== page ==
Risks of the BRRRR strategy

It’s all in vogue, and for good reason. I remember implementing my first BRRRR strategy in 2004. I bought a house in Arwada, Colorado with hard money that needed to be repaired and turned over. You will not believe; the flip turned out to be a failure and I got a problem. I was over budget and had to cut my rehab. How long ago. I was no longer sure about the selling price and decided to keep it for rent. It was a nice big house in an attractive area, and I instantly got the rent on the tenant’s property. Now to the problem. This damn hard money loan. Fortunately, this was even when you could still indicate your income, and since I had a good credit history, I was approved. I have kept this house for over 10 years!

I didn’t know much at the time, but I just fell into the BRRRR strategy. I bought a property, renovated it, rented it out, refinanced it, and then repeated the process. I bought this house with no money and received option money and positive cash flow. The term BRRRR hadn’t been coined yet, but I knew I had figured it out.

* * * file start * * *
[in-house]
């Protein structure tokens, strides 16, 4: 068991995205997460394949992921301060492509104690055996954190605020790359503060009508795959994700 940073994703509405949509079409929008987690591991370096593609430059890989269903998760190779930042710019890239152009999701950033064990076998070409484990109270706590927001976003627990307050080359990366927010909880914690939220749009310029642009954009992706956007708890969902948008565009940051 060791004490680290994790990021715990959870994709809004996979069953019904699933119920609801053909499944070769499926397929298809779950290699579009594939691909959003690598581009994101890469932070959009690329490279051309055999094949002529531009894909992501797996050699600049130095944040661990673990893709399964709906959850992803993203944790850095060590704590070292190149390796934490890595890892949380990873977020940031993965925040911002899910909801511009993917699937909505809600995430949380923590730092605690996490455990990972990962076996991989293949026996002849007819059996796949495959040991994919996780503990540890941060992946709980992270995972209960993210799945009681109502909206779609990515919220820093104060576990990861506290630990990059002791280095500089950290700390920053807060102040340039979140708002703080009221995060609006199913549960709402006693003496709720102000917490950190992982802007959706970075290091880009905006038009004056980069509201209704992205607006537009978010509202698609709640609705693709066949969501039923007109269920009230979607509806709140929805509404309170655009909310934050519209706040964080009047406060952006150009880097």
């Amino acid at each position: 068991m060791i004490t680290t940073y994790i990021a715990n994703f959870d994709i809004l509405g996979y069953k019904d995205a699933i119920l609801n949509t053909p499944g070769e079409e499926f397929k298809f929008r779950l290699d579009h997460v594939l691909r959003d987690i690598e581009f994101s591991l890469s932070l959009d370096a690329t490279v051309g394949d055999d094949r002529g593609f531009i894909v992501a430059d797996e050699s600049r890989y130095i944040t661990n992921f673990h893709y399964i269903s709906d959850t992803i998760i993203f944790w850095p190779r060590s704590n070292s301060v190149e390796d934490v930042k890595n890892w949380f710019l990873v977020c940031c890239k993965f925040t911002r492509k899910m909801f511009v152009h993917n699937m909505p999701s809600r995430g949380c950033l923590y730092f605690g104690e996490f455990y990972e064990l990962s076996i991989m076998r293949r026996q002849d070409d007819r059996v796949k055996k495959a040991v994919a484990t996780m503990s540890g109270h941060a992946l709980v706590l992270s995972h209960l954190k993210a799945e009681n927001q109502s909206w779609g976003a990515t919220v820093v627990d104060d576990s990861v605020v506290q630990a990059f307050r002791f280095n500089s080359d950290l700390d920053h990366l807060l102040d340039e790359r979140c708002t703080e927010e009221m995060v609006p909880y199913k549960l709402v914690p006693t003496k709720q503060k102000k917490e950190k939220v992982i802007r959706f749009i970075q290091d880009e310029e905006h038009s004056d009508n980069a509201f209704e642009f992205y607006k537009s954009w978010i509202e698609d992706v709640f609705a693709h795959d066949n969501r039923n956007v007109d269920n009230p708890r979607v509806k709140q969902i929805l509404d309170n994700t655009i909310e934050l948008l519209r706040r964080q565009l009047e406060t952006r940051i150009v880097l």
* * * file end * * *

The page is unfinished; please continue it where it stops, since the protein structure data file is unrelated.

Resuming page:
The entire Pine Financial team talks about this strategy for several reasons. Firstly, we can help with obtaining a loan, but this also works very well. This is one of the best strategies when buying real estate with little or no down payment. Want more information on this strategy? I wrote a FREE report here. (See below)

While this is one of my favorite buying strategies, it comes with risks. There are three risks when using the BRRRR strategy:

  • A different take on value: Apart from all the typical risks of owning a lease, all BRRRR risks boil down to your ability to refinance private money or a hard money loan. The easiest way to get confused is if your refinancing estimate turns out to be underestimated. In my world, we get an estimate on the front of a house with an appraiser’s opinion on how much a property is worth after renovation. Also known as ARV or cost after renovation. The key word here is opinion. It is possible that another evaluator will have a different opinion. This is even more likely if you are only doing minor repairs. It can be very difficult for an appraiser to understand a dramatic increase in value over a short period of time. Major repairs help with this. Although you are renovating property for rental purposes only, you still want to show that you have improved the property to justify its value.